Interesting theme of pairings as noted by Falcon. Enjoyed 19a. Also learned about the history of chewing gum. Minor error in solution for 9a ;)

    Have a great weekend!

    1. Thanks, MG

      Good to see that you have not lost your eagle eye -- though that faux pas should be difficult to miss. However, I had to read the entry several times before I realized what was wrong. (I was looking for a spelling mistake).

  3. Hello one and all on this really glorious Saturday (well, at least here in southern Ontario) - our hearts and prayers go out to those who had to leave Fort Mac.
    C&R certainly impressed me today with words I thought would never appear in a cryptic! Came up with the name of the novelist through the clue, but had to look it up to ascertain if the name was that of a novelist. And he wrote "Sophie's Choice!" I felt chagrinned. And my favourite drink was 23a. How could I lose?
    Falcon, your discussion on 13a with round being a noun, I am not sure why you go to these lengths, because the apostrophe could be ownership - and so the round mark of the statuette - and there it is a perfectly good adjective. When I first read the surface read of this clue, the words belly-button/navel came to mind.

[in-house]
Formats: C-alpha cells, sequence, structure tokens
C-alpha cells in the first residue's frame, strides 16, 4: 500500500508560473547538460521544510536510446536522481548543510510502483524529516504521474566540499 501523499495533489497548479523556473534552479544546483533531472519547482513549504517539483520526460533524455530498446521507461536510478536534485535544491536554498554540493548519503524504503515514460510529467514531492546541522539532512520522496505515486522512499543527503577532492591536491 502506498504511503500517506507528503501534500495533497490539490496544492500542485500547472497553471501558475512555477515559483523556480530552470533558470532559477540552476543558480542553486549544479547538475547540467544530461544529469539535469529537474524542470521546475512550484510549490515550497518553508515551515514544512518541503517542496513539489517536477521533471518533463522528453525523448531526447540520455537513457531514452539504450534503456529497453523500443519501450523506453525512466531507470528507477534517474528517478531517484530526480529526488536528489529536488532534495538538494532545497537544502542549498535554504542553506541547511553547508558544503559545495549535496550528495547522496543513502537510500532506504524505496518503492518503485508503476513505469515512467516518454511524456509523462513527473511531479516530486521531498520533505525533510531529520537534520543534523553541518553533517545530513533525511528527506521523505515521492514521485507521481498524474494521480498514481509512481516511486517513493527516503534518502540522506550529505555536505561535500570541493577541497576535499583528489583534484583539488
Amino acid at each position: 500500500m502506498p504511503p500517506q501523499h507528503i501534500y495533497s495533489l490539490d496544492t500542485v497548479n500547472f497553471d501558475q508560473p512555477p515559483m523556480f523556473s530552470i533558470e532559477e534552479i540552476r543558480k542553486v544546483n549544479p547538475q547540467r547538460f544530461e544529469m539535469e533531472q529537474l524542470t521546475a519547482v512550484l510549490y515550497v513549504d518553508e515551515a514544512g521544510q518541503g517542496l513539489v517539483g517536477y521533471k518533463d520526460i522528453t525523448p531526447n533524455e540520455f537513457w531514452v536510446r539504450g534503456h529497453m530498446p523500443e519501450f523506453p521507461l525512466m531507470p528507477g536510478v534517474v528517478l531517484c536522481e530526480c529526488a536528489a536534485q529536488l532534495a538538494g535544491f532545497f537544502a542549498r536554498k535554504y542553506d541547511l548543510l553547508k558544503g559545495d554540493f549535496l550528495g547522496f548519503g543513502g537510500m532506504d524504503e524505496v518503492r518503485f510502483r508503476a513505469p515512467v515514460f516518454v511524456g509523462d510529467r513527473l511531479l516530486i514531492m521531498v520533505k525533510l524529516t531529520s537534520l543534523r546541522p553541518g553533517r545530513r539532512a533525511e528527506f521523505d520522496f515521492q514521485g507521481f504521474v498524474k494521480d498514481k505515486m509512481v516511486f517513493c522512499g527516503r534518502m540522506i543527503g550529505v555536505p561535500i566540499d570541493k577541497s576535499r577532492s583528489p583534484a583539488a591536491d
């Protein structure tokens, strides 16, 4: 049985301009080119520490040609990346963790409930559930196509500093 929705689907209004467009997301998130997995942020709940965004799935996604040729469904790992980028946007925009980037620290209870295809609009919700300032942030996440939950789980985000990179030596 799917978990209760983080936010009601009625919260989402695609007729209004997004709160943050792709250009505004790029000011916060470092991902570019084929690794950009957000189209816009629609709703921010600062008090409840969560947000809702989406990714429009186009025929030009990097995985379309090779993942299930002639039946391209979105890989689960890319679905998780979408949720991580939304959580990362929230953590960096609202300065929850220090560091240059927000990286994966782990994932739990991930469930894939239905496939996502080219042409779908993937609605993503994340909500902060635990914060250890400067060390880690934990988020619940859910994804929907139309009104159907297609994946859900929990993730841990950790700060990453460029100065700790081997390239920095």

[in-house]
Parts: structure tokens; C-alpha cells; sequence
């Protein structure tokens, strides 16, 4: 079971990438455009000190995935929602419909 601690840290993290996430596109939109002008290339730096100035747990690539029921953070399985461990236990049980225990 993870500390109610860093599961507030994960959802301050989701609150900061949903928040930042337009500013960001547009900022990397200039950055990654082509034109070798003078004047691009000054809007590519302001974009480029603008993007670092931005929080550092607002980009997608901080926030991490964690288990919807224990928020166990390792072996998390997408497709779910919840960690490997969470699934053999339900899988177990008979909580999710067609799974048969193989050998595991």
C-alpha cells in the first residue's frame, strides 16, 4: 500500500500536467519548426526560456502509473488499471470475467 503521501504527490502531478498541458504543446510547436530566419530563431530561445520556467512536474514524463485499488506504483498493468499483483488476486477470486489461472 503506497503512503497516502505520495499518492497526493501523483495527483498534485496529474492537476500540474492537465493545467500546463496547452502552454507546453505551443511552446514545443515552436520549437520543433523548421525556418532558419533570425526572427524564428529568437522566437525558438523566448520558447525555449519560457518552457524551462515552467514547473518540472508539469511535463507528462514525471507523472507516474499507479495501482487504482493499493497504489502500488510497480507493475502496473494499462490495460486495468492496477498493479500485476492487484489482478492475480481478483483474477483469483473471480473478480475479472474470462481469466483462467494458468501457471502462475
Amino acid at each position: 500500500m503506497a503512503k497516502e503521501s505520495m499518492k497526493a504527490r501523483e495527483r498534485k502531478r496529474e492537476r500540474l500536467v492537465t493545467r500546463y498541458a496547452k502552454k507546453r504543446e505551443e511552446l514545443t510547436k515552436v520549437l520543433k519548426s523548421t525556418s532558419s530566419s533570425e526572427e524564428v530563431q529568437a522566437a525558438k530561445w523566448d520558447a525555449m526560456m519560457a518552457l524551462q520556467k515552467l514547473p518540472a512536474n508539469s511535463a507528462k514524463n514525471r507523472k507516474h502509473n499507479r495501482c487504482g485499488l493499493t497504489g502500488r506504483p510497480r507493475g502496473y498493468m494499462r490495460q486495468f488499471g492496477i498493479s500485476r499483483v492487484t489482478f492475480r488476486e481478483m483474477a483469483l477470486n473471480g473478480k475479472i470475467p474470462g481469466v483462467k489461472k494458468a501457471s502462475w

1. Often discussions such as the one to which you refer are sparked by points that raise dooubts in my mind. Yes, "round" is obviously intended to clue the letter "O" -- but why? "Round" is most commonly seen as an adjective. I suppose one could argue that in the term "O-ring", the "O" is an adjective. However, looking in the dictionary, I see that "round" can indeed be a noun (in the sense of something having a round shape) which is a better explanation (to my mind).